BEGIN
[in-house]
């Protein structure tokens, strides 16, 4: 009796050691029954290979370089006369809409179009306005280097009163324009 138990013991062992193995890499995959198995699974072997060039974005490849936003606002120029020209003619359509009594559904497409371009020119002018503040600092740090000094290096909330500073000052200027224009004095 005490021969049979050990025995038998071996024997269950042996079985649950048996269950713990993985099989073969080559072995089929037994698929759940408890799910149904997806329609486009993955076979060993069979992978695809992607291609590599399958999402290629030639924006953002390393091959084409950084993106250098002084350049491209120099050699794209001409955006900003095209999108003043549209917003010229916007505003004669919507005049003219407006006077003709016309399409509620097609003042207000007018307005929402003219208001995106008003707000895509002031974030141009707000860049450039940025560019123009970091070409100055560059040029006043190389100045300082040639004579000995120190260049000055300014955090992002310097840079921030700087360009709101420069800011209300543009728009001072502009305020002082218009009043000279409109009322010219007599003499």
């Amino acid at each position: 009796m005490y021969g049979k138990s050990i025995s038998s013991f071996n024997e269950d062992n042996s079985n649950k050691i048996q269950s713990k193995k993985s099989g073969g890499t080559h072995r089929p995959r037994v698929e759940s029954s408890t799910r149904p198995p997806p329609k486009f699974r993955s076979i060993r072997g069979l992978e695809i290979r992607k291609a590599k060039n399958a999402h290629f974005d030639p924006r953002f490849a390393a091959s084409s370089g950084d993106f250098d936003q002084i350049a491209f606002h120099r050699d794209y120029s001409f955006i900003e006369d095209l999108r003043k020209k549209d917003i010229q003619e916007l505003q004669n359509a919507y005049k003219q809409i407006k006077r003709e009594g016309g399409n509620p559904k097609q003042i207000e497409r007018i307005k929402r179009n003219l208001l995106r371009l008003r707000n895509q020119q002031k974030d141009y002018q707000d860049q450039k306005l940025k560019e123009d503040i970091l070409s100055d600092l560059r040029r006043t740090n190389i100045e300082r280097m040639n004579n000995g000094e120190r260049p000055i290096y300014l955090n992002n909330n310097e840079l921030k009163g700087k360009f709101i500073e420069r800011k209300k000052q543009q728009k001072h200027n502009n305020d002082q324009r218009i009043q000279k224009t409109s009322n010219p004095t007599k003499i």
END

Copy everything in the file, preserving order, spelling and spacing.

[in-house]
């Protein structure tokens, strides 16, 4: 009796050691029954290979370089006369809409179009306005280097009163324009 138990013991062992193995890499995959198995699974072997060039974005490849936003606002120029020209003619359509009594559904497409371009020119002018503040600092740090000094290096909330500073000052200027224009004095 005490021969049979050990025995038998071996024997269950042996079985649950048996269950713990993985099989073969080559072995089929037994698929759940408890799910149904997806329609486009993955076979060993069979992978695809992607291609590599399958999402290629030639924006953002390393091959084409950084993106250098002084350049491209120099050699794209001409955006900003095209999108003043549209917003010229916007505003004669919507005049003219407006006077003709016309399409509620097609003042207000007018307005929402003219208001995106008003707000895509002031974030141009707000860049450039940025560019123009970091070409100055560059040029006043190389100045300082040639004579000995120190260049000055300014955090992002310097840079921030700087360009709101420069800011209300543009728009001072502009305020002082218009009043000279409109009322010219007599003499």
């Amino acid at each position: 009796m005490y021969g049979k138990s050990i025995s038998s013991f071996n024997e269950d062992n042996s079985n649950k050691i048996q269950s713990k193995k993985s099989g073969g890499t080559h072995r089929p995959r037994v698929e759940s029954s408890t799910r149904p198995p997806p329609k486009f699974r993955s076979i060993r072997g069979l992978e695809i290979r992607k291609a590599k060039n399958a999402h290629f974005d030639p924006r953002f490849a390393a091959s084409s370089g950084d993106f250098d936003q002084i350049a491209f606002h120099r050699d794209y120029s001409f955006i900003e006369d095209l999108r003043k020209k549209d917003i010229q003619e916007l505003q004669n359509a919507y005049k003219q809409i407006k006077r003709e009594g016309g399409n509620p559904k097609q003042i207000e497409r007018i307005k929402r179009n003219l208001l995106r371009l008003r707000n895509q020119q002031k974030d141009y002018q707000d860049q450039k306005l940025k560019e123009d503040i970091l070409s100055d600092l560059r040029r006043t740090n190389i100045e300082r280097m040639n004579n000995g000094e120190r260049p000055i290096y300014l955090n992002n909330n310097e840079l921030k009163g700087k360009f709101i500073e420069r800011k209300k000052q543009q728009k001072h200027n502009n305020d002082q324009r218009i009043q000279k224009t409109s009322n010219p004095t007599k003499i």